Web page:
# How to tell size category of an object?

Artificers "Magical tinkering" ability says

You’ve learned how to invest a spark of magic into mundane objects. To use this ability, you must have thieves’ tools or artisan’s tools in hand. You then touch a Tiny nonmagical object as an action and give it one of the following magical properties of your choice:

Use of capital letter Tiny suggests that this is a mechanical term, not just a common language usage of the word, but as size categories are usually used only in reference to creatures, I would like to know what objects can be impacted with this ability. Can I make a cool symbol on a shield? Make a sword emit a sound?

This question suggests that size category for objects can't be determined, but as it was focused on a specific magical weapon I hope to get better answers here

What size is a Solar's Sword?

I'm aware that I can just craft some rule of thumb with my GM and probably will end up doing this, but first I want to check if there is an official answer.

• Commented Feb 19, 2022 at 11:58

## A Tiny object is comparable in size to a normal bottle or lock

There is no hard definition for the weight or dimensions of a Tiny object, but based on examples cited in the rules it should likely not be larger than maybe 2 feet in any direction, and weigh not more than 2 pounds.

A sword specifically would already be a Small object.

## Tiny Objects

The DMG lists example objects along with the size category on p. 247. It has

Tiny (bottle, lock)

The bottle weighs 2 pounds, the lock one pound.

Quaal's Feather Token is a tiny object "that looks like a feather", so a typical feather is another example.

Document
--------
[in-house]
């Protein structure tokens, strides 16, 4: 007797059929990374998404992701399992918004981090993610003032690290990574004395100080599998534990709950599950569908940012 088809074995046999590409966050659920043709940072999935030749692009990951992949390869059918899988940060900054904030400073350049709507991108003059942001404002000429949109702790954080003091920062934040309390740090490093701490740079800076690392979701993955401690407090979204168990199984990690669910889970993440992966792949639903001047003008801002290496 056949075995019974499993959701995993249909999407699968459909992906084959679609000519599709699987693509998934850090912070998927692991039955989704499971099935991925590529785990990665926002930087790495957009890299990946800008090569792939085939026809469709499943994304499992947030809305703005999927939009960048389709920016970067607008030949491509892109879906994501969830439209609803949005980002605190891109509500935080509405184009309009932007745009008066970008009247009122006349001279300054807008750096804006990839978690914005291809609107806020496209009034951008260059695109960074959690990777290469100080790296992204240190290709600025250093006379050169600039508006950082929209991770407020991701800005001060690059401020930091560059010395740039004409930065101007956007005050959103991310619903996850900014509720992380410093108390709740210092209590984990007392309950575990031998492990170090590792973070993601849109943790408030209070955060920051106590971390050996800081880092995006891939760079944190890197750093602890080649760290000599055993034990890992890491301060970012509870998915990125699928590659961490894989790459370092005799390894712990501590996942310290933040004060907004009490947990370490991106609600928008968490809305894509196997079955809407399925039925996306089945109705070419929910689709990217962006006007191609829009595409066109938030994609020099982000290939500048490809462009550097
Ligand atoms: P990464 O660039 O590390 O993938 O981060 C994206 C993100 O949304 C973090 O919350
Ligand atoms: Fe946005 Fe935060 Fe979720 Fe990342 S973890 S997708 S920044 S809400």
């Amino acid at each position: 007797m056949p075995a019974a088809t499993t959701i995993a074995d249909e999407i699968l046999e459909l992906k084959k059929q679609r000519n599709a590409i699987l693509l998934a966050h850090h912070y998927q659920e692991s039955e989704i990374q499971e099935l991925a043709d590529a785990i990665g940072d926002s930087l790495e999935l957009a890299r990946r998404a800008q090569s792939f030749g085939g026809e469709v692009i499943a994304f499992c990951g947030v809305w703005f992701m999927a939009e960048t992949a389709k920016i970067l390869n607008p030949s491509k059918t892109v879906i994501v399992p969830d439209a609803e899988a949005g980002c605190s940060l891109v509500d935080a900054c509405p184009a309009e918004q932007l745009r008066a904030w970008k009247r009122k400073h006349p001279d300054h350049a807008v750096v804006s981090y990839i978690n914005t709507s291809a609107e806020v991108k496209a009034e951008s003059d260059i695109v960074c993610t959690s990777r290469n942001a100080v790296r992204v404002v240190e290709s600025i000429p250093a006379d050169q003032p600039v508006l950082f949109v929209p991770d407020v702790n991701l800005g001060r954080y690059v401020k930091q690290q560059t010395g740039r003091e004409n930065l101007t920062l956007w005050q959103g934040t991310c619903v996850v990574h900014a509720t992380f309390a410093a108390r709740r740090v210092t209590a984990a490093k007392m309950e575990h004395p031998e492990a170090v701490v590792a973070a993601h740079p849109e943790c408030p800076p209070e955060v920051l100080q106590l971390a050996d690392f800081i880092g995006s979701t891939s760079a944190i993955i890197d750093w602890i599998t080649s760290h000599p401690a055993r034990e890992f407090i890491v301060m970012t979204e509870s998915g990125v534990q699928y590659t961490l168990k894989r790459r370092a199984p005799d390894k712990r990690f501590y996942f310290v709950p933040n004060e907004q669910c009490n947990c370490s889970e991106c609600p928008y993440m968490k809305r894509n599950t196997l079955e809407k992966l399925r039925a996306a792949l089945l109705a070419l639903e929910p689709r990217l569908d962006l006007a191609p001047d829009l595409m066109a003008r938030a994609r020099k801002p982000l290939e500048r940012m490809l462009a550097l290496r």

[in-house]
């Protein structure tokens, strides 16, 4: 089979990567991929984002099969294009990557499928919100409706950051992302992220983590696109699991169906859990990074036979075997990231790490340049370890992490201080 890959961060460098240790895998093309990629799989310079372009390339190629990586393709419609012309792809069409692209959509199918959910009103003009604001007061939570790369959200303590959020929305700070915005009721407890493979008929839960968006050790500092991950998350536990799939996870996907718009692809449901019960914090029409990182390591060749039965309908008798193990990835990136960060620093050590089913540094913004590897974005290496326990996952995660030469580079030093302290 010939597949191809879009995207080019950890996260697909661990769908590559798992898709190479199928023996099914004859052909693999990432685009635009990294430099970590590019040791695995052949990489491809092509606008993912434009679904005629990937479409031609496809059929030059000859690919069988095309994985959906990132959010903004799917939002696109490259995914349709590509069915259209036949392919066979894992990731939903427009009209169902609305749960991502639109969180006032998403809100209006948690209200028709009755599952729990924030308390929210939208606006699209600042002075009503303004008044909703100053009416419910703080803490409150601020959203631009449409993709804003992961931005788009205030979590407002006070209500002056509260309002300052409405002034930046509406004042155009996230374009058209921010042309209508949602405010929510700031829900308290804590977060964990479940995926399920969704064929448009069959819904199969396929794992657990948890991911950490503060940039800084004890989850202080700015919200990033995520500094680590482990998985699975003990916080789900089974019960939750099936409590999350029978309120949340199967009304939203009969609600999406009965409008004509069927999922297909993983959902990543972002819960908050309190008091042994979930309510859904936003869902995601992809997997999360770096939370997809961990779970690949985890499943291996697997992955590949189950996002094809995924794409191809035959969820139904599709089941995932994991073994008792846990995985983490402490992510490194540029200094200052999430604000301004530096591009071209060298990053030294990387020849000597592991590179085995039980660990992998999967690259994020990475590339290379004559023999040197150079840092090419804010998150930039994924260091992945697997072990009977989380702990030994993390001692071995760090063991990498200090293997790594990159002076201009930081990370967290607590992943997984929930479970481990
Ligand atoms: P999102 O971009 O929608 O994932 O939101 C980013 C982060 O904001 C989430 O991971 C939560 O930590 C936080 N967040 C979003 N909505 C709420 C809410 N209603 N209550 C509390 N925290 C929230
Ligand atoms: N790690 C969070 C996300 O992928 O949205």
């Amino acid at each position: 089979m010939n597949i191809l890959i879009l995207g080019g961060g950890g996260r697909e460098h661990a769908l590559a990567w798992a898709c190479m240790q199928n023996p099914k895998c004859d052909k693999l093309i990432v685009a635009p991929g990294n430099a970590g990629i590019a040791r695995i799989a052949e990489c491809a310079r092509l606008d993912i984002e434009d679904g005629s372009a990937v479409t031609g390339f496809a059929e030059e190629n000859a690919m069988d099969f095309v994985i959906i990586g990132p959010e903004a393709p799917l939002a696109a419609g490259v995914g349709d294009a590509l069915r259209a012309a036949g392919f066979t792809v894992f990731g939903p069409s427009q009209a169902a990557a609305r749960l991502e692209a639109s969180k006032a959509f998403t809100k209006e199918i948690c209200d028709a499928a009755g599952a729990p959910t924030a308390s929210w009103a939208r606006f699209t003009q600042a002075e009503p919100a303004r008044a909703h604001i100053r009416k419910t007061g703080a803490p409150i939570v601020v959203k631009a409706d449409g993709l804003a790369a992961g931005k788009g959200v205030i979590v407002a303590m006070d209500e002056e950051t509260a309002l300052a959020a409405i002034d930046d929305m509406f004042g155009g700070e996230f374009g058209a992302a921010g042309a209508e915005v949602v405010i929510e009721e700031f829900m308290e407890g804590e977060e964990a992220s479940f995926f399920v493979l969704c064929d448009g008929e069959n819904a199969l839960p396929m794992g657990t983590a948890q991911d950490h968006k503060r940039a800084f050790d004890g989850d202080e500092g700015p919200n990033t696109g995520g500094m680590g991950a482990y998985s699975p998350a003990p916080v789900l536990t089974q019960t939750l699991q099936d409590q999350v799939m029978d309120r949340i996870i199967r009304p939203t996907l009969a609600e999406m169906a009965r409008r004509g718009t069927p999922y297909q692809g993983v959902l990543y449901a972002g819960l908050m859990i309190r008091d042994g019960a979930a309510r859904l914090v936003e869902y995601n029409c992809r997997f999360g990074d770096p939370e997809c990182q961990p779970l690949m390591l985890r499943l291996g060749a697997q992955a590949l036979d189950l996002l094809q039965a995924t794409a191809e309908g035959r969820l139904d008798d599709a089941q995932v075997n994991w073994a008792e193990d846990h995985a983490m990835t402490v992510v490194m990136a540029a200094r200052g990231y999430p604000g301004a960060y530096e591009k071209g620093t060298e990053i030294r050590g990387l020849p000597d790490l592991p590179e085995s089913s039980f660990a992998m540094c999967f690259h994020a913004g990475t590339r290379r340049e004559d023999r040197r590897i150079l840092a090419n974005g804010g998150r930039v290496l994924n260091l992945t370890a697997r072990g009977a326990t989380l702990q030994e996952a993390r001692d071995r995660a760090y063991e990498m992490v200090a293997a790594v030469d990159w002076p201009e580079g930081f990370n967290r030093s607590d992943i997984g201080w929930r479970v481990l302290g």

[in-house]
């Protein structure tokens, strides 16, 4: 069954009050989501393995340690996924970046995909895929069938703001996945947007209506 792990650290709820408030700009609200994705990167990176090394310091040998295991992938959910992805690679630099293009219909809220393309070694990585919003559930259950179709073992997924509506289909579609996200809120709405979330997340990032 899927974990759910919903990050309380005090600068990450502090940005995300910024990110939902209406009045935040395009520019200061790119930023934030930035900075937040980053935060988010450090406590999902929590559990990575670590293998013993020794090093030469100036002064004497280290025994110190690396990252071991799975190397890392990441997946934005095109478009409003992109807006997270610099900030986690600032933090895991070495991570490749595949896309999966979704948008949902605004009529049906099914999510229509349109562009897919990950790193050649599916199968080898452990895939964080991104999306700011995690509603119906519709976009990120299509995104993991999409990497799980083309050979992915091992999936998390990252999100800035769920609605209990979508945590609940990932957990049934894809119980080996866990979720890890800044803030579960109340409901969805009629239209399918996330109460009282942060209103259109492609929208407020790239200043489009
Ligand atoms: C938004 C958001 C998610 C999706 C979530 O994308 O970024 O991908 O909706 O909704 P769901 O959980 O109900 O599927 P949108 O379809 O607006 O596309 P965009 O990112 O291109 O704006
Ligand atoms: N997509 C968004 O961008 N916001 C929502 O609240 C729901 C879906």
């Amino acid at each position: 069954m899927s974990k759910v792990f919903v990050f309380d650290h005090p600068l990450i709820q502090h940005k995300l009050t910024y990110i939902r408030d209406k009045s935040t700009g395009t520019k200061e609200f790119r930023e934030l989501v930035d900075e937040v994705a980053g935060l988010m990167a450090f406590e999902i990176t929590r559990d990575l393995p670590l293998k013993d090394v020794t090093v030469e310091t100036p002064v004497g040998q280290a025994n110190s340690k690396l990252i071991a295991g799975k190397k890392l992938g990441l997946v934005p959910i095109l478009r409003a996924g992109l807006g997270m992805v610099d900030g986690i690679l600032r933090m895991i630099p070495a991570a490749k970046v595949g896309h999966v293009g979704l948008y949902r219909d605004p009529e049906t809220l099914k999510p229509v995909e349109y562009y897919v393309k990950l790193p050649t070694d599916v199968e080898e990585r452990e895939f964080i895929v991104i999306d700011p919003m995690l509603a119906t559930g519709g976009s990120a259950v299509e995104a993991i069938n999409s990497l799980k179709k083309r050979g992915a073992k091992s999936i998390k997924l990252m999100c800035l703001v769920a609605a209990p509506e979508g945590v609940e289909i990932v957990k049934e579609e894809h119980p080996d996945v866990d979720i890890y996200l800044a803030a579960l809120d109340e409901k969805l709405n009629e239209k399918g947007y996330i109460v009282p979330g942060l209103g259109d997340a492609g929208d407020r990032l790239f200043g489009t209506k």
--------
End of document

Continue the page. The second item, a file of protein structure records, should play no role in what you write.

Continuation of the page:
A Tiny object must be smaller than a Small object, so let us look at a few small objects as an upper bound.

## Small Objects

Small (chest, lute) (DMG p. 247)

As a Small object, the typical chest is described as containing 12 cubic feet (p. 153 PHB). The chest from Leomund's Chest is likewise able to contain 12 cubic feet, and has dimensions of 2 x 2 x 3 feet.

A lute is about 3 feet long, 1 foot wide. It weighs 2 pounds in the PHB.

In the Monster Manual, the Flying Sword is a Small Construct, of the same size as a normal sword, because it has False Appearance:

While the sword remains motionless and isn't flying, it is indistinguishable from a normal sword.

A normal longsword can be a as short as about 3 feet, with width and depth just a few inches. It weighs only about 2-3 pounds (3 in the PHB).

• +1. Also, possibly of use, the Enlarge/Reduce spell implies that doubling or halving the dimensions of an object changes its size category, although maybe that's actually a rule-breaker not a rule-maker.
– Jack
Commented Feb 19, 2022 at 13:45
• Nit: according to the linked article, the lower end of overall longsword length is a meter, or 3’3”, thus longer than three feet. (And around four feet is more typical).
– Marq
Commented Feb 21, 2022 at 18:43

### A Tiny object is approximately the same size as a Tiny creature.

The usual size categories for creatures apply to objects as well. The Dungeon Master’s Guide has rules for object statistics that rely on the usual size categories for creatures:

The Object Hit Points table provides suggested hit points for fragile and resilient objects that are Large or smaller.

The table then gives hit point values for objects sized Tiny up to Large. Now, I have been a bit ambiguous about the exact size of Tiny, because it is a range - the creature size categories suggest anything less than 2.5 x 2.5 feet, but the table seems to treat objects similarly to creatures. The trouble here is that with creatures, their size is about the space they control, not just their physical dimensions. Since objects don’t move, your mileage may vary when actually comparing an object’s size to a similarly sized creature. Finally, since medium and small are both 5x5 feet, the distinction between them may be a bit blurry.